Putting things off is the average student’s modus operandi. But you aren’t average! You know that procrastination leads to stress, zits, and sub-par results. Here are seven easy ways to stop procrastination.
- Imagine completion – This is my personal favorite! First I imagine just how stressed I’ll be if I put the task off. I imagine that undone item gnawing away at me damping my enjoyment of life. Then I see myself completing the job and I try to fully feel the sense of relief and satisfaction that I’ll have. Seems almost too easy, but five or ten seconds of careful imagining often gets me off my duff and into the task.
- Slice and dice – How do you eat an elephant? One bite at a time. When my children were three or four years old, I began teaching them how to clean up their room. If I ushered them into a room that could be declared a national disaster area and said, “clean it up,” I would get whining, crying, and a defeated and downcast child. But if I divided the same job into bite size tasks–“Let’s pick up all the red legos first”–the job was easy. Now I use the same trick on myself. I hate running so I make deals with myself. “Alright self, all you have to do is get your running shoes on and go stand on the street corner for one minute.” By the time I’ve done that, I feel like a might as well run. “Just to the end of the block.” Once I’m there, I’ll make another deal with myself. Bonus: Take-5 Technique – Commit to working on that dreaded task for five minutes. Actually set a timer. You can keep going once the timer goes off if you like, but you can also feel free to stop at that point. Works like a charm for me.
- Commit – It often helps to commit yourself verbally or in writing. For example, I might write a note that says, “I will work on my math homework for at least thirty minutes tonight.” Then I sign it. I post that on my computer monitor. This method is even more powerful when you…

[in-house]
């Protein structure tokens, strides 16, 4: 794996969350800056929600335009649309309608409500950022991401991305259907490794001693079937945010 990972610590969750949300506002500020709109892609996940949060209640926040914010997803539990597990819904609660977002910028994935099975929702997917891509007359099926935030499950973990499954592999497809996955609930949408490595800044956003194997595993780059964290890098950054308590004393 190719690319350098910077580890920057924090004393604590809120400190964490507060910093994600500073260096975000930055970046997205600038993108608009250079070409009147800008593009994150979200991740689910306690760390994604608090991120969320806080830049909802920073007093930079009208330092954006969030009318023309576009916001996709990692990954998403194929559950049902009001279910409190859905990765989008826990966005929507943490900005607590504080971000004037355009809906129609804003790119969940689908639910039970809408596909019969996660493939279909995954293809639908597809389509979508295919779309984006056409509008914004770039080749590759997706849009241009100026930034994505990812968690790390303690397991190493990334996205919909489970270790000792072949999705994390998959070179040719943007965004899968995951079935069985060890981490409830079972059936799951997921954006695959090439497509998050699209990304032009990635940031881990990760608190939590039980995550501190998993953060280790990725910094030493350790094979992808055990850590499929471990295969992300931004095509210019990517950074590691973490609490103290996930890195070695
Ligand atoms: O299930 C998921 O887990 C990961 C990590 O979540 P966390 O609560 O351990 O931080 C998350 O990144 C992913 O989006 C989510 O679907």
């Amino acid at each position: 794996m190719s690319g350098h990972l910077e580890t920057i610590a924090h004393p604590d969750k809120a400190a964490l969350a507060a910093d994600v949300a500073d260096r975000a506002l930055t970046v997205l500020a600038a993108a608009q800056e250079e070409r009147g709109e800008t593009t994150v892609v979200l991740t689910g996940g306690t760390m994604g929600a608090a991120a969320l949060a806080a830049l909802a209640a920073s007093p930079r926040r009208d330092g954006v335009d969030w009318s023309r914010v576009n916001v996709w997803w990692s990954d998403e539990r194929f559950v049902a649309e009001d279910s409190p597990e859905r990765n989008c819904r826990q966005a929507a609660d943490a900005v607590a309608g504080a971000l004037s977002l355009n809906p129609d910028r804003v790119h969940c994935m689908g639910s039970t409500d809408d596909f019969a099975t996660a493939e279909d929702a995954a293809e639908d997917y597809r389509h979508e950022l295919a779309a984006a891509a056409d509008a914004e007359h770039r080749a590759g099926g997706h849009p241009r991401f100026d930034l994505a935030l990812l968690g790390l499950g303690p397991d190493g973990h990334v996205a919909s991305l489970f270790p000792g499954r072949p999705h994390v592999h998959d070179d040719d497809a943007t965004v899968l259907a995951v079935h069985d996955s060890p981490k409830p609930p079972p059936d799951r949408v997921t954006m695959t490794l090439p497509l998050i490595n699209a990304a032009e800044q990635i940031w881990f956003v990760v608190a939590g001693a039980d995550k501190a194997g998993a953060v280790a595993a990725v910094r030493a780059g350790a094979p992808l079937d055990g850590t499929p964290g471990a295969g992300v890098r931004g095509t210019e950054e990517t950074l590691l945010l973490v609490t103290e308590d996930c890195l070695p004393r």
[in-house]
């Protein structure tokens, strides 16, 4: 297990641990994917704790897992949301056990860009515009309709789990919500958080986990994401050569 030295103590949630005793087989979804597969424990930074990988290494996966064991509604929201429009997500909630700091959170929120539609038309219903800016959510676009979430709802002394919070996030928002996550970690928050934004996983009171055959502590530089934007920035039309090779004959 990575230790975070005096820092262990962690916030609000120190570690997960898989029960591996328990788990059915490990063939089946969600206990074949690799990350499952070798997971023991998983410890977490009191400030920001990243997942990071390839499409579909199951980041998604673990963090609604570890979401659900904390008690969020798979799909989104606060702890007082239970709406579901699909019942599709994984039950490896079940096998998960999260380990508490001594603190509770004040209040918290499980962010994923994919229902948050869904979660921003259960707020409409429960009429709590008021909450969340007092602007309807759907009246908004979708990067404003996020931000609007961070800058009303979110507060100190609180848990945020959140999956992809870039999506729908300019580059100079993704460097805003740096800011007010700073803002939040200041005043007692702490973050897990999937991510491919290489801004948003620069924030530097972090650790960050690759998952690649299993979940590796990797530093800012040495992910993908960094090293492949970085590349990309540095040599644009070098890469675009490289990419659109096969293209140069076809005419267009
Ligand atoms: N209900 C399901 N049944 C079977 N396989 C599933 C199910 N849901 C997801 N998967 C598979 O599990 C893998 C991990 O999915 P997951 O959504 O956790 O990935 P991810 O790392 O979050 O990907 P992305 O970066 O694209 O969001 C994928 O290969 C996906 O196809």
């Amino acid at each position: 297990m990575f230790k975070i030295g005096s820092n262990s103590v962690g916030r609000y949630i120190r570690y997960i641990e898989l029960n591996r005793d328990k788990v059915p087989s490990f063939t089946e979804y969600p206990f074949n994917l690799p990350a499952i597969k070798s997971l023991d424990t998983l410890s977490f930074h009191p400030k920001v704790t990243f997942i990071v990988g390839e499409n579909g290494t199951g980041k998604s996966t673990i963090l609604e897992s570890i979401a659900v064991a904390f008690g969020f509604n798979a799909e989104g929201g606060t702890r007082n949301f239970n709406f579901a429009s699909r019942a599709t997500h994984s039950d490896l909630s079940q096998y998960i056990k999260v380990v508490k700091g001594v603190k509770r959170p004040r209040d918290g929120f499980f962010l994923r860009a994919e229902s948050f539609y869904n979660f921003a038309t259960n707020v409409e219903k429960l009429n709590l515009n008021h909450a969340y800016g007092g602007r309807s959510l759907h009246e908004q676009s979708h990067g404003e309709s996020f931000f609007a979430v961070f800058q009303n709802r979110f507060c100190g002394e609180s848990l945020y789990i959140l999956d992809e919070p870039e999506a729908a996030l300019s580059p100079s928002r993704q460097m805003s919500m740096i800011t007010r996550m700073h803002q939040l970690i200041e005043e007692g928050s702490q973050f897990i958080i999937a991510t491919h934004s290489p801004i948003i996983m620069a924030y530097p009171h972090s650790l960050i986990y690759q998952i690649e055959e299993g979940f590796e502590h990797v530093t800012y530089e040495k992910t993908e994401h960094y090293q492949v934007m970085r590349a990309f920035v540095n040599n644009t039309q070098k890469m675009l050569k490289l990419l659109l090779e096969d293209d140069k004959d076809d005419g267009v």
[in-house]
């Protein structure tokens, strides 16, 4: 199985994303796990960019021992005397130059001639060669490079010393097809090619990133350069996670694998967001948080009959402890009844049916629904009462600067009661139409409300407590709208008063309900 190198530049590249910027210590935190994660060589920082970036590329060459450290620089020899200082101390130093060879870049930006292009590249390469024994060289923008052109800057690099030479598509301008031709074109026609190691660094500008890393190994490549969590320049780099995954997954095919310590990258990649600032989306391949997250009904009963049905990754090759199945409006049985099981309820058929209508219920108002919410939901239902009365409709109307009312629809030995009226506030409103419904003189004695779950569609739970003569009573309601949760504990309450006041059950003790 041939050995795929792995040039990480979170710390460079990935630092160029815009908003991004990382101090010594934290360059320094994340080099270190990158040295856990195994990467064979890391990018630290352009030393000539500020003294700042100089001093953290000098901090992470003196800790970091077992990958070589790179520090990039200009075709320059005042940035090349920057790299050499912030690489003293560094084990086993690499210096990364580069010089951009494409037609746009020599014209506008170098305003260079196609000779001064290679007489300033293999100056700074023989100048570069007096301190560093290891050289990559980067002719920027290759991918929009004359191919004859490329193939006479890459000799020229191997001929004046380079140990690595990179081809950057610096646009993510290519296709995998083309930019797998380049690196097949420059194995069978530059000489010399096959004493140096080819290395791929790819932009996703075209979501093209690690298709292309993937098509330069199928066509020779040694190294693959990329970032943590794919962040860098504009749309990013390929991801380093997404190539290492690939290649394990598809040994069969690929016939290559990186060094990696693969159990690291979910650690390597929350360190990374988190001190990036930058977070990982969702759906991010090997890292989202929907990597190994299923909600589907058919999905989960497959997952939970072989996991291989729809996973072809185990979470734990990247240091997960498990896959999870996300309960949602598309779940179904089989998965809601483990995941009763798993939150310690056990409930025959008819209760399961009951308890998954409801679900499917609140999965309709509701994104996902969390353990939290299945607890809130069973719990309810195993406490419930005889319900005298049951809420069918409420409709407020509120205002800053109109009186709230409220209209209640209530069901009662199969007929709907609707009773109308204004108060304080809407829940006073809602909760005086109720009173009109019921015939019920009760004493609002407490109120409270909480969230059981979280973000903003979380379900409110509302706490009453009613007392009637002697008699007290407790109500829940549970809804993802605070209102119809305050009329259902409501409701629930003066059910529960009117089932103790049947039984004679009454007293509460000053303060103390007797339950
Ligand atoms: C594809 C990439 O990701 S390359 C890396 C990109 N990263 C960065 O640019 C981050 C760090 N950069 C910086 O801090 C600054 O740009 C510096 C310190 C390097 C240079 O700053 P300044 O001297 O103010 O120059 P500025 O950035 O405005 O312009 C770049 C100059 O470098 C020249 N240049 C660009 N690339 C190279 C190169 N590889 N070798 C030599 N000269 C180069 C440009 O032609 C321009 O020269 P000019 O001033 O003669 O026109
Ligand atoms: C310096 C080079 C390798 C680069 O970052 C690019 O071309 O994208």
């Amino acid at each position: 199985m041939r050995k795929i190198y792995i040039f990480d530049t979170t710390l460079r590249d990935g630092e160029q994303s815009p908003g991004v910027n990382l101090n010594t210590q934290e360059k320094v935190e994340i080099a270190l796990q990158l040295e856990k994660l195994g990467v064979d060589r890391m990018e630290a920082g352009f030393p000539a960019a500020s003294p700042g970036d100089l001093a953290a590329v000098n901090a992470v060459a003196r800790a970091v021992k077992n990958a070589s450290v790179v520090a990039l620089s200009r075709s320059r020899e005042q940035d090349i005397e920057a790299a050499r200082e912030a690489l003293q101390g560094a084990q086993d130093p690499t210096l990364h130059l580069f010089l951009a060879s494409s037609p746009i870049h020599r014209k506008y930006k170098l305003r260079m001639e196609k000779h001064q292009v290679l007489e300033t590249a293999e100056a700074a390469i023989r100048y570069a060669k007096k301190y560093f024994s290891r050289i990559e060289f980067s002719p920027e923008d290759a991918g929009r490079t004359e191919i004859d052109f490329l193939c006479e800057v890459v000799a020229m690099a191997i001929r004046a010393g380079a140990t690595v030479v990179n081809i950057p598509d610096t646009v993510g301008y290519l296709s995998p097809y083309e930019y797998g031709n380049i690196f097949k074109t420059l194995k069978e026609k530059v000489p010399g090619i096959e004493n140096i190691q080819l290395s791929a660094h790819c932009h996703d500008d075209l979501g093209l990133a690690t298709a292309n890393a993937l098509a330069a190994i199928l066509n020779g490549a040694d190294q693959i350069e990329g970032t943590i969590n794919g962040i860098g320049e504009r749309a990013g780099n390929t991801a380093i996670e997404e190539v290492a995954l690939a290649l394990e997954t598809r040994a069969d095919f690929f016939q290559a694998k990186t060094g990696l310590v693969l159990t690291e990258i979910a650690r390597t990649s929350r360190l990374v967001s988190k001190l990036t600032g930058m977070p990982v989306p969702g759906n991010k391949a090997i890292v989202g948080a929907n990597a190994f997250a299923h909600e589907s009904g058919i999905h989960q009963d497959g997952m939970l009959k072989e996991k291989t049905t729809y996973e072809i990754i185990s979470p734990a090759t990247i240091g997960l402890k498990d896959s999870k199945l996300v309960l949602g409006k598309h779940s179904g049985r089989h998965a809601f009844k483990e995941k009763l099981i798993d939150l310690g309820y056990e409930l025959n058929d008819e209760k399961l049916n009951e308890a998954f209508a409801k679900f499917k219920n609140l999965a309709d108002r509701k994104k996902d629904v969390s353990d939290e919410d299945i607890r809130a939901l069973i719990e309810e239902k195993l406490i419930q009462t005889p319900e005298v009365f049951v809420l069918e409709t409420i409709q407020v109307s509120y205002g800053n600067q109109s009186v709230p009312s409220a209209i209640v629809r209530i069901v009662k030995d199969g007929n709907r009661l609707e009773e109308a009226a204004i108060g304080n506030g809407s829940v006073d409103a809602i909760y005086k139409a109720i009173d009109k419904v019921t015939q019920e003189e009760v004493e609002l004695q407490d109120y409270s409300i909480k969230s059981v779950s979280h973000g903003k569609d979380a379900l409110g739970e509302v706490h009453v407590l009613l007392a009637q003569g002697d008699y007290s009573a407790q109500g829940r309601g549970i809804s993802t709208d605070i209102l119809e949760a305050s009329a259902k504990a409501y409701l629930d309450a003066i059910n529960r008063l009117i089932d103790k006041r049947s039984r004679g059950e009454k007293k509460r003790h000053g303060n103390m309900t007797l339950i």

- Get help – Don’t keep that commitment to yourself. Tell your roommate, your mom, your prof, your boa constrictor, your yoga instructor, and anyone else who will listen. Bonus: Schedule a Catch Up Day – If that work is piling up, schedule a catch up day. Complain to everyone, “Saturday morning (for example) is my big catch up day. I’m going to be slaving away on my Renal Calculus all morning.” On Saturday morning go somewhere with no distractions–a coffee shop across town where you don’t know anyone, for example–and turn off your cell phone. You’ll have nothing to do but work, and if you’ve moaned about it enough, everyone will be asking, “so how did your catch up day go?”
- Eliminate distractions – Avoid TV, tunes, texting, phones, friends, Facebook, pets, people-watching, et al. Do whatever it takes to avoid whichever of these cause you problems. I personally have found that working in a restaurant with good lighting, caffeine-on-tap, and a constant murmur of indistinct conversation is enough to keep me on task for hours. For you, it might take a lonely study carrel in the dungeon levels of the local library. Find that place and use it.
- Schedule – We talked about slicing and dicing our onerous tasks into tidy, bite-sized chunks. Now schedule the chunks. For example, instead of writing “do research paper” on the to-do list for Friday, the 13th, of October, write “4:30 to 5P – find three resources in library.” There is something about giving that task a start time AND a stop time that makes it more concrete and less optional.
- Reward yourself – This is the big bad DADDY of procrastination killers! Before you begin any task, decide how much of it you will have to complete before you can reward yourself, and then set a reward that will make it worth your while. I personally used to do it this way. “Awright, self, study your Ocelot Phlebotomy textbook for thirty minutes and I’ll let you have a big bowl of Moo-lenium Crunch Ice Cream. Wouldn’t you like that?” Of course, you have to go careful on the unhealthy rewards, but you get the idea. Bonus: Make a list of rewards, and add to it on an ongoing basis. I’ve even turned it into a game before. I’ll right down a numbered list of thirty or forty rewards–some biggies, like going to see a movie or ordering a pizza; some small ones such as surfing YouTube for five minutes–then I generate a random number to see what I’ve won for completing that vile deed I’ve been avoiding. If I have forty items on my list, I might list 10 or 20 more that say, “better luck next time.” So I don’t overdo the rewards. It’s a daft little game, but it’s been uber-effective for me.
Obviously, the more of these techniques you use, the better you’ll avoid procrastination, but to begin with, just pick one or two and apply it to your next looming task. Add more as you feel like it. Let me know in the comments if I missed any techniques that you find helpful.